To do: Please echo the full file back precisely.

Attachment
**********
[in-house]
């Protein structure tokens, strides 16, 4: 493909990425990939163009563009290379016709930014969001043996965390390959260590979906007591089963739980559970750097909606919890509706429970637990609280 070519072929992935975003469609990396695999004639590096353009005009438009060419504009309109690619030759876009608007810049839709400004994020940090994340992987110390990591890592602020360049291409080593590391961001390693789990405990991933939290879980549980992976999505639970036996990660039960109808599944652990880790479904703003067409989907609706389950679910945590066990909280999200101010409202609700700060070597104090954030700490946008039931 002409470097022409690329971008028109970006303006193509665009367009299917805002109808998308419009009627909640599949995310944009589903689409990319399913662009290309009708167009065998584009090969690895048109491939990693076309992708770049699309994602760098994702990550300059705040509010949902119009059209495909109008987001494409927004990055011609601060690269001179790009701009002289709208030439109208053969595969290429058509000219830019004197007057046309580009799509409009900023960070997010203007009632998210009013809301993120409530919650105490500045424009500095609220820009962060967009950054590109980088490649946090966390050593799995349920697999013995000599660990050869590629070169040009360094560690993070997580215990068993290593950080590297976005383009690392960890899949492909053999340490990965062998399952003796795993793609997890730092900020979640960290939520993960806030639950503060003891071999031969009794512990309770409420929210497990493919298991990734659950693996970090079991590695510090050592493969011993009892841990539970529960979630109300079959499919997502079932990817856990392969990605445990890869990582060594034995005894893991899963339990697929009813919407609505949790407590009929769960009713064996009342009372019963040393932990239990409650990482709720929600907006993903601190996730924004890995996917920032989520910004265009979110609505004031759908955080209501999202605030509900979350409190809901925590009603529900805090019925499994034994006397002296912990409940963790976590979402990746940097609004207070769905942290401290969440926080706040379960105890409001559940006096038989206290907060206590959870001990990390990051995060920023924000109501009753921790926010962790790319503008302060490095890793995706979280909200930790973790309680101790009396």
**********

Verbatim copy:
[in-house]
């Protein structure tokens, strides 16, 4: 493909990425990939163009563009290379016709930014969001043996965390390959260590979906007591089963739980559970750097909606919890509706429970637990609280 070519072929992935975003469609990396695999004639590096353009005009438009060419504009309109690619030759876009608007810049839709400004994020940090994340992987110390990591890592602020360049291409080593590391961001390693789990405990991933939290879980549980992976999505639970036996990660039960109808599944652990880790479904703003067409989907609706389950679910945590066990909280999200101010409202609700700060070597104090954030700490946008039931 002409470097022409690329971008028109970006303006193509665009367009299917805002109808998308419009009627909640599949995310944009589903689409990319399913662009290309009708167009065998584009090969690895048109491939990693076309992708770049699309994602760098994702990550300059705040509010949902119009059209495909109008987001494409927004990055011609601060690269001179790009701009002289709208030439109208053969595969290429058509000219830019004197007057046309580009799509409009900023960070997010203007009632998210009013809301993120409530919650105490500045424009500095609220820009962060967009950054590109980088490649946090966390050593799995349920697999013995000599660990050869590629070169040009360094560690993070997580215990068993290593950080590297976005383009690392960890899949492909053999340490990965062998399952003796795993793609997890730092900020979640960290939520993960806030639950503060003891071999031969009794512990309770409420929210497990493919298991990734659950693996970090079991590695510090050592493969011993009892841990539970529960979630109300079959499919997502079932990817856990392969990605445990890869990582060594034995005894893991899963339990697929009813919407609505949790407590009929769960009713064996009342009372019963040393932990239990409650990482709720929600907006993903601190996730924004890995996917920032989520910004265009979110609505004031759908955080209501999202605030509900979350409190809901925590009603529900805090019925499994034994006397002296912990409940963790976590979402990746940097609004207070769905942290401290969440926080706040379960105890409001559940006096038989206290907060206590959870001990990390990051995060920023924000109501009753921790926010962790790319503008302060490095890793995706979280909200930790973790309680101790009396």